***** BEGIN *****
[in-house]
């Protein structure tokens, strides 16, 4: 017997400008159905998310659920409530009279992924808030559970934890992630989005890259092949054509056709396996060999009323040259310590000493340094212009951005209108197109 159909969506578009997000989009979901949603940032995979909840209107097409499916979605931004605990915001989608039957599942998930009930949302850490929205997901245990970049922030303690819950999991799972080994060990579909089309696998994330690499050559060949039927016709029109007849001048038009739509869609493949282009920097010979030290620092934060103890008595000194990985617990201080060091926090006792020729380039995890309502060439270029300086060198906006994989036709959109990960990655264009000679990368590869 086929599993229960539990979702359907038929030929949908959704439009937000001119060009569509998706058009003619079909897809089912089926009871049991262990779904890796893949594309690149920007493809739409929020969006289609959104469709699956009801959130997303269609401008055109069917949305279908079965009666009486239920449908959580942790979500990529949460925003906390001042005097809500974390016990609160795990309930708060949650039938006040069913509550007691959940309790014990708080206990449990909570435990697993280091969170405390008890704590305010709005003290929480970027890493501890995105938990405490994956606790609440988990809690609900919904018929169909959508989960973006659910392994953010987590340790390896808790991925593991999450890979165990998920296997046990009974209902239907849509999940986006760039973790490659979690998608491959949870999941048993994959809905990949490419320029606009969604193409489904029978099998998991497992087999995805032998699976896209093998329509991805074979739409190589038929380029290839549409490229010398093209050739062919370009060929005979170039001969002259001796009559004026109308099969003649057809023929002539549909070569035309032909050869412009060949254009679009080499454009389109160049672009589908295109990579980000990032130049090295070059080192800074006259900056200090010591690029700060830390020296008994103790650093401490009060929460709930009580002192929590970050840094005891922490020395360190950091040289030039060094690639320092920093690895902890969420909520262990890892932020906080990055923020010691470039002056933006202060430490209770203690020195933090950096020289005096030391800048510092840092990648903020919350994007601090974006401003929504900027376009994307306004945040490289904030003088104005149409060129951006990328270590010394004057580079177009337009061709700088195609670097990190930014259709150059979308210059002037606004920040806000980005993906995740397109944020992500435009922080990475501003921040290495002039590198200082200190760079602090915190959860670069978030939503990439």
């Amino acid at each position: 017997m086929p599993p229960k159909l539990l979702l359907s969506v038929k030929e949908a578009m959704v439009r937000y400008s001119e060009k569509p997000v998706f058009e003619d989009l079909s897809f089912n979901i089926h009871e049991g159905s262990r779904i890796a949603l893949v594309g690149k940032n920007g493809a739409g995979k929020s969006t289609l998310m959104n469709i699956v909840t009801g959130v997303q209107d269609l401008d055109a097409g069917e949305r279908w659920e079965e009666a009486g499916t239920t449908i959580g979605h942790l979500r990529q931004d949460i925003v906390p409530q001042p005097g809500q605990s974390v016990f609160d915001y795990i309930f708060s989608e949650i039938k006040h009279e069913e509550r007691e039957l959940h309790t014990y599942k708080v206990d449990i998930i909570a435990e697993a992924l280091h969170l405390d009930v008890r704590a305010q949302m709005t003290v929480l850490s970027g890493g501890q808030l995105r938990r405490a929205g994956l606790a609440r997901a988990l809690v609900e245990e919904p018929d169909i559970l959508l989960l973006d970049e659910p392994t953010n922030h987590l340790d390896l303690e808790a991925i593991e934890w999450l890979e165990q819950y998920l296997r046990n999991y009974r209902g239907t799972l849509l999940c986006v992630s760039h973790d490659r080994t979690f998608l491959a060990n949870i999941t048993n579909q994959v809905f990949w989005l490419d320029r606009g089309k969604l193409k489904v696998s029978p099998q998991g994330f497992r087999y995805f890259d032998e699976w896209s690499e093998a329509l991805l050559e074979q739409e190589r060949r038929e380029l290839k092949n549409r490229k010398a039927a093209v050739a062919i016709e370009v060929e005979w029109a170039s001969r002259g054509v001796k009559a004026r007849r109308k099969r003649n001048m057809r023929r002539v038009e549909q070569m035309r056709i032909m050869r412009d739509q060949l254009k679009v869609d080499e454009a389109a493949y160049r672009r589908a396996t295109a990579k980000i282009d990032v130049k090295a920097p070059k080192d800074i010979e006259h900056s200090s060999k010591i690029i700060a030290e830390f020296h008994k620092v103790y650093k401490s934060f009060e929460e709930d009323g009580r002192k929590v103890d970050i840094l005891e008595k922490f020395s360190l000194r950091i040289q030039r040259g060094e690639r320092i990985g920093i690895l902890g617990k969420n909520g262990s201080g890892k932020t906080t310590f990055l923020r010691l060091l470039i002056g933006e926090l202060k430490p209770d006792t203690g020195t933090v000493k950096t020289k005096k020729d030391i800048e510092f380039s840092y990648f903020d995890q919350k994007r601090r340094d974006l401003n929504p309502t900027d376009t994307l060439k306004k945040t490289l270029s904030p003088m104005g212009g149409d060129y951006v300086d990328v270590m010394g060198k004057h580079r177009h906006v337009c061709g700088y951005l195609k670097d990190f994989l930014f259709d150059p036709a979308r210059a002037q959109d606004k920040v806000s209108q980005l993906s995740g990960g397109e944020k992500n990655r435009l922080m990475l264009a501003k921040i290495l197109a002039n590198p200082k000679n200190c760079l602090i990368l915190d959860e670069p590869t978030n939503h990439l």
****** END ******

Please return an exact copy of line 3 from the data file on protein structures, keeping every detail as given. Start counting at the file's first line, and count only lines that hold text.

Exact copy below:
């Amino acid at each position: 017997m086929p599993p229960k159909l539990l979702l359907s969506v038929k030929e949908a578009m959704v439009r937000y400008s001119e060009k569509p997000v998706f058009e003619d989009l079909s897809f089912n979901i089926h009871e049991g159905s262990r779904i890796a949603l893949v594309g690149k940032n920007g493809a739409g995979k929020s969006t289609l998310m959104n469709i699956v909840t009801g959130v997303q209107d269609l401008d055109a097409g069917e949305r279908w659920e079965e009666a009486g499916t239920t449908i959580g979605h942790l979500r990529q931004d949460i925003v906390p409530q001042p005097g809500q605990s974390v016990f609160d915001y795990i309930f708060s989608e949650i039938k006040h009279e069913e509550r007691e039957l959940h309790t014990y599942k708080v206990d449990i998930i909570a435990e697993a992924l280091h969170l405390d009930v008890r704590a305010q949302m709005t003290v929480l850490s970027g890493g501890q808030l995105r938990r405490a929205g994956l606790a609440r997901a988990l809690v609900e245990e919904p018929d169909i559970l959508l989960l973006d970049e659910p392994t953010n922030h987590l340790d390896l303690e808790a991925i593991e934890w999450l890979e165990q819950y998920l296997r046990n999991y009974r209902g239907t799972l849509l999940c986006v992630s760039h973790d490659r080994t979690f998608l491959a060990n949870i999941t048993n579909q994959v809905f990949w989005l490419d320029r606009g089309k969604l193409k489904v696998s029978p099998q998991g994330f497992r087999y995805f890259d032998e699976w896209s690499e093998a329509l991805l050559e074979q739409e190589r060949r038929e380029l290839k092949n549409r490229k010398a039927a093209v050739a062919i016709e370009v060929e005979w029109a170039s001969r002259g054509v001796k009559a004026r007849r109308k099969r003649n001048m057809r023929r002539v038009e549909q070569m035309r056709i032909m050869r412009d739509q060949l254009k679009v869609d080499e454009a389109a493949y160049r672009r589908a396996t295109a990579k980000i282009d990032v130049k090295a920097p070059k080192d800074i010979e006259h900056s200090s060999k010591i690029i700060a030290e830390f020296h008994k620092v103790y650093k401490s934060f009060e929460e709930d009323g009580r002192k929590v103890d970050i840094l005891e008595k922490f020395s360190l000194r950091i040289q030039r040259g060094e690639r320092i990985g920093i690895l902890g617990k969420n909520g262990s201080g890892k932020t906080t310590f990055l923020r010691l060091l470039i002056g933006e926090l202060k430490p209770d006792t203690g020195t933090v000493k950096t020289k005096k020729d030391i800048e510092f380039s840092y990648f903020d995890q919350k994007r601090r340094d974006l401003n929504p309502t900027d376009t994307l060439k306004k945040t490289l270029s904030p003088m104005g212009g149409d060129y951006v300086d990328v270590m010394g060198k004057h580079r177009h906006v337009c061709g700088y951005l195609k670097d990190f994989l930014f259709d150059p036709a979308r210059a002037q959109d606004k920040v806000s209108q980005l993906s995740g990960g397109e944020k992500n990655r435009l922080m990475l264009a501003k921040i290495l197109a002039n590198p200082k000679n200190c760079l602090i990368l915190d959860e670069p590869t978030n939503h990439l």